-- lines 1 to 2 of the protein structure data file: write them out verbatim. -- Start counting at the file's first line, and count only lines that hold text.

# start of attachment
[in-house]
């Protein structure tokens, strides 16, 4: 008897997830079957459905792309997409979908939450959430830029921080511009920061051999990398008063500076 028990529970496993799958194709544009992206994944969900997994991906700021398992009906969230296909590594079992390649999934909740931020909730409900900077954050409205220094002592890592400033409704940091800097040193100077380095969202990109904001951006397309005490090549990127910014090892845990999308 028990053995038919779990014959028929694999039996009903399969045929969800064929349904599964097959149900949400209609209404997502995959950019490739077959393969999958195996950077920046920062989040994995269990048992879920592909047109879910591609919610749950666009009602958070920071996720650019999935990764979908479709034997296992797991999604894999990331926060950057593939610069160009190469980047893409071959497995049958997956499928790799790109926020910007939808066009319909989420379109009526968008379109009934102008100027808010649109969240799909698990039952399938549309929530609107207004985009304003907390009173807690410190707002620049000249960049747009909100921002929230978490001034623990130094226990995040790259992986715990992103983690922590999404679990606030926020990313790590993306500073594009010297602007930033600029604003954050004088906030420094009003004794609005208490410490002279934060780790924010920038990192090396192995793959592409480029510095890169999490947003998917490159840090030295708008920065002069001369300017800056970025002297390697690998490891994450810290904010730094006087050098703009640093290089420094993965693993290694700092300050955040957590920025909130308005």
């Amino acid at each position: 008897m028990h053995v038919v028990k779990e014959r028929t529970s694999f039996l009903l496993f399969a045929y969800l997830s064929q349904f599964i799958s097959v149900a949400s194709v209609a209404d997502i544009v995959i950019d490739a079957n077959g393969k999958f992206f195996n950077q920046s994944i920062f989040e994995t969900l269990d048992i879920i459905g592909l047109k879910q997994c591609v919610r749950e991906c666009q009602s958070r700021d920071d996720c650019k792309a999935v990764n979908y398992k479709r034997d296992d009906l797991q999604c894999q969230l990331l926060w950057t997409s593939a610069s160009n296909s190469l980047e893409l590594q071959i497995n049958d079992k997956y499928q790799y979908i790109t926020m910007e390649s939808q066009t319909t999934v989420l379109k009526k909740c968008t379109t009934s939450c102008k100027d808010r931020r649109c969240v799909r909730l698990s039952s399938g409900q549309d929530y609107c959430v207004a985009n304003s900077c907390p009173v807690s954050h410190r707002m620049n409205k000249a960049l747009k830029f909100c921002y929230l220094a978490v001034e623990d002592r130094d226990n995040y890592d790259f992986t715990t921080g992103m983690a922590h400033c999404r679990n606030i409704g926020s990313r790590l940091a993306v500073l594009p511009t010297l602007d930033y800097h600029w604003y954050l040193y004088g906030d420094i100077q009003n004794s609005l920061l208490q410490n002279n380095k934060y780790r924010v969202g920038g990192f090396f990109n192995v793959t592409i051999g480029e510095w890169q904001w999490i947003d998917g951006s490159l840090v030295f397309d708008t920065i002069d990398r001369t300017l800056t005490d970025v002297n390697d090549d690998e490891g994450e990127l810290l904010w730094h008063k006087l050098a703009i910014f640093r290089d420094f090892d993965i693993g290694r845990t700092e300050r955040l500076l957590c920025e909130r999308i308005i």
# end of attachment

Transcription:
[in-house]
């Protein structure tokens, strides 16, 4: 008897997830079957459905792309997409979908939450959430830029921080511009920061051999990398008063500076 028990529970496993799958194709544009992206994944969900997994991906700021398992009906969230296909590594079992390649999934909740931020909730409900900077954050409205220094002592890592400033409704940091800097040193100077380095969202990109904001951006397309005490090549990127910014090892845990999308 028990053995038919779990014959028929694999039996009903399969045929969800064929349904599964097959149900949400209609209404997502995959950019490739077959393969999958195996950077920046920062989040994995269990048992879920592909047109879910591609919610749950666009009602958070920071996720650019999935990764979908479709034997296992797991999604894999990331926060950057593939610069160009190469980047893409071959497995049958997956499928790799790109926020910007939808066009319909989420379109009526968008379109009934102008100027808010649109969240799909698990039952399938549309929530609107207004985009304003907390009173807690410190707002620049000249960049747009909100921002929230978490001034623990130094226990995040790259992986715990992103983690922590999404679990606030926020990313790590993306500073594009010297602007930033600029604003954050004088906030420094009003004794609005208490410490002279934060780790924010920038990192090396192995793959592409480029510095890169999490947003998917490159840090030295708008920065002069001369300017800056970025002297390697690998490891994450810290904010730094006087050098703009640093290089420094993965693993290694700092300050955040957590920025909130308005």